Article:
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North Korean workers at the Chollima Steel Complex celebrate North Korea's nuclear test February 13, 2013, in this picture released by the North's official KCNA news agency in Pyongyang. North Korea conducted its third nuclear test on Tuesday. (KCNA/REUTERS)
North Korean workers at the Chollima Steel Complex celebrate North Korea's nuclear test February 13, 2013, in this picture released by the North's official KCNA news agency in Pyongyang. North Korea conducted its third nuclear test on Tuesday. (KCNA/REUTERS)

Globe Editorial

The way to avert an arms race in East Asia is through China Add to ...

Xi Jinping, the General Secretary of the Chinese Communist Party and the future president, ought to take the lead in restraining the irresponsible North Korean state, especially now that the rulers in Pyongyang have caused a third nuclear device to be detonated. Only Beijing, having hitherto given them limited yet vital support, has the clear and effective power to force a change toward prudence.

Unfortunately, the Chinese government will probably not take sufficient action until Kim Jong-un and his associates go even further. It should, however, not only increase sanctions on North Korea and decrease its remaining supports; it should also open the border to allow many of the people of North Korea to vote with their feet, accepting them at least temporarily as refugees, pending a change of regime.

On the one hand, China should stop supplying fuel to North Korea; on the other hand, it should relieve the North Korean people from even greater deprivation by letting them leave their homeland.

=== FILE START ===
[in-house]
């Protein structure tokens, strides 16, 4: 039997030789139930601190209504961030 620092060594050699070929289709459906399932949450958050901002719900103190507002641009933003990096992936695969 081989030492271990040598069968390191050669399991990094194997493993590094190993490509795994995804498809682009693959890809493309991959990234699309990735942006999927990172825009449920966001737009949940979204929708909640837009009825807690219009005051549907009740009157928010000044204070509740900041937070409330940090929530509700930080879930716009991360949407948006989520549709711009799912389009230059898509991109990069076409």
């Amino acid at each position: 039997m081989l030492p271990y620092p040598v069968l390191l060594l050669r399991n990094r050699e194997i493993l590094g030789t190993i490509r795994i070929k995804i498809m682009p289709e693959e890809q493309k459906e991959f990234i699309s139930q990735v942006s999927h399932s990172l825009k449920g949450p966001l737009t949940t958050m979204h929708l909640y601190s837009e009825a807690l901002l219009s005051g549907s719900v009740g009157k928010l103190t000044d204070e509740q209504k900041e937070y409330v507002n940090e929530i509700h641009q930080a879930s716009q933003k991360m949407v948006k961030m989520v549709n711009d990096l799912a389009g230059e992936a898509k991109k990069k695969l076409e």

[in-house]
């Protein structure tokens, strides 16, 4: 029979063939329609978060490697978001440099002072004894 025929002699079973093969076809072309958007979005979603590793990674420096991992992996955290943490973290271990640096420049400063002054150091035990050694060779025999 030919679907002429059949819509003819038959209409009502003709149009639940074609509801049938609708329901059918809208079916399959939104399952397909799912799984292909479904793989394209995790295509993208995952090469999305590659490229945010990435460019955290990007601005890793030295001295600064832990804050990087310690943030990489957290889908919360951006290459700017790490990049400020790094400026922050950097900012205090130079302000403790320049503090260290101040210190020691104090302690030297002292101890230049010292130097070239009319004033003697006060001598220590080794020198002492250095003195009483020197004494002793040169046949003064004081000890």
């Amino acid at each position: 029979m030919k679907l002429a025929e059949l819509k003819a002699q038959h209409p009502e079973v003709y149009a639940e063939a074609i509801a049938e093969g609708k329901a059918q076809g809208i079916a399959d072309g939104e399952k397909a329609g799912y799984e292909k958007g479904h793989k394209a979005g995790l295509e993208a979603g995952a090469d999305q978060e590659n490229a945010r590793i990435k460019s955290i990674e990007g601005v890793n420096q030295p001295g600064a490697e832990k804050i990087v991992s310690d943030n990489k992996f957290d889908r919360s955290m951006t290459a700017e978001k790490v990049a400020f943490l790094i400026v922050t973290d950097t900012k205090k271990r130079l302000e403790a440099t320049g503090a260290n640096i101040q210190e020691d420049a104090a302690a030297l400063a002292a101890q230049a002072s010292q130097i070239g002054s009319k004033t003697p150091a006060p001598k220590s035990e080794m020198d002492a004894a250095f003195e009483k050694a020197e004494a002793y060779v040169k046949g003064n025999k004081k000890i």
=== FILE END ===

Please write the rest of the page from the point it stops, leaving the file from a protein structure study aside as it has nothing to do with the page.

The Kim dynasty probably does not know how near they have come, by their relentless oppression, to acting upon the satirical advice that the playwright Bertolt Brecht (in a poem called “The Solution”) gave to the East German Communists to “dissolve” the people and elect a new one – except of course that no people would accept the Kims’ offer.

It is a bit encouraging that Global Times, a Chinese daily newspaper ultimately controlled by the Communist Party, with a populist or nationalist rather than a liberal bent, published an editorial in late January, saying that China would “not hesitate to reduce its assistance” to North Korea if it performs further nuclear tests, and that China should pursue its own interests, not Pyongyang’s.

The Chinese Foreign Minister has rebuked the North Korean ambassador, and at the United Nations China will probably vote with the other members of the Security Council to somewhat tighten sanctions.

The incremental approach to North Korea is not working. China is the best placed power to avert an arms race in East Asia.

 

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